Gender inequality is found in varying degrees in most societies around the world, and the United States is no exception. Just as racial/ethnic stereotyping and prejudice underlie racial/ethnic inequality, so do stereotypes, and false beliefs underlie gender inequality. Although these stereotypes and beliefs have weakened considerably since the 1970s thanks in large part to the contemporary womens movement, they persist and hamper efforts to achieve full gender equality. A sociological perspective reminds us that gender inequality stems from a complex mixture of cultural and structural factors that must be addressed if gender inequality is to be reduced further than it already has been since the 1970s. Despite changes during this period, children are still socialized from birth into traditional notions of femininity and masculinity, and gender-based stereotyping incorporating these notions continues. Although people should certainly be free to pursue whatever family and career responsibilities they desire, socialization and stereotyping still combine to limit the ability of girls and boys and women and men alike to imagine less traditional possibilities. Meanwhile, structural obstacles in the workplace and elsewhere continue to keep women in a subordinate social and economic status relative to men. To reduce gender inequality, then, a sociological perspective suggests various policies and measures to address the cultural and structural factors that help produce gender inequality.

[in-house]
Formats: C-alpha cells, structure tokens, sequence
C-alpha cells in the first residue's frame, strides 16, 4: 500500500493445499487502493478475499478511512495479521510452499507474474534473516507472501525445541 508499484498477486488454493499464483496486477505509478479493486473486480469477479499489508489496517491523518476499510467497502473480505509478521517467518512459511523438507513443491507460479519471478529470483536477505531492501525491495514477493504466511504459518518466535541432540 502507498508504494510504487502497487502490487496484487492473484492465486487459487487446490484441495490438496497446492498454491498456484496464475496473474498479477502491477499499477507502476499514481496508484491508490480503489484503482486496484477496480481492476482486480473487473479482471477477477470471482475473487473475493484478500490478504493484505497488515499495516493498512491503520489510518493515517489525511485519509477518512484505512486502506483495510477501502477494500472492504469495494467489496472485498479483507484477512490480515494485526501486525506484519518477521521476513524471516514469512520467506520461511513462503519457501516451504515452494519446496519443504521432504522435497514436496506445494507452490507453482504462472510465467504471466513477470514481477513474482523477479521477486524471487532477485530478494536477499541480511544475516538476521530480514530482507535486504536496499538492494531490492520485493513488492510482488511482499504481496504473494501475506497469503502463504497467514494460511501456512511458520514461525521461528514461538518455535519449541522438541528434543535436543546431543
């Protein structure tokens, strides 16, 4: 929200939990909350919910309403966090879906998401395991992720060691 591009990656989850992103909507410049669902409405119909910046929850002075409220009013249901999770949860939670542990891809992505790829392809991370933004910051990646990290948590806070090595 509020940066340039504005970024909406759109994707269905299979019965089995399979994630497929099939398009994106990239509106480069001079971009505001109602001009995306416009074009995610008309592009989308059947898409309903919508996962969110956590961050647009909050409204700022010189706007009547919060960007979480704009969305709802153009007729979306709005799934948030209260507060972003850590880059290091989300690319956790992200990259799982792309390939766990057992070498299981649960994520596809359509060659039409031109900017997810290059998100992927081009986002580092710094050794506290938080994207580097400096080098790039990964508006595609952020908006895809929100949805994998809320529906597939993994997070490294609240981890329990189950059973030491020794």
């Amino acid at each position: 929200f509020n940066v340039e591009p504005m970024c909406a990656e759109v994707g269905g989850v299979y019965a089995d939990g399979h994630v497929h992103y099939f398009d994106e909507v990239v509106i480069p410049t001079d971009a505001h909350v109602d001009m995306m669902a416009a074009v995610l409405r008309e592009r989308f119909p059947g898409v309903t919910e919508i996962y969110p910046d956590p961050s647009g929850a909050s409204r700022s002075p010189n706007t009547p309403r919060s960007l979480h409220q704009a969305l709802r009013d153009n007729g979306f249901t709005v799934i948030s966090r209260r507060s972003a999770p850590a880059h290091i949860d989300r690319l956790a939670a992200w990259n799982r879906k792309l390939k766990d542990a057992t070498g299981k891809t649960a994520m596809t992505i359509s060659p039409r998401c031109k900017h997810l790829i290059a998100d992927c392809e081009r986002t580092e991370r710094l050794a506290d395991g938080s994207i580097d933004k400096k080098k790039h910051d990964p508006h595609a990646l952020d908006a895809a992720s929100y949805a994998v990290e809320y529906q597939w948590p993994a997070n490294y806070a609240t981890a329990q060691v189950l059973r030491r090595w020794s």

To reduce gender inequality, do you think efforts should focus more on changing socialization practices or on changing policies in the workplace and schools? Explain your answer.
Order this solution Gender Inequality on our client site: gpafix.com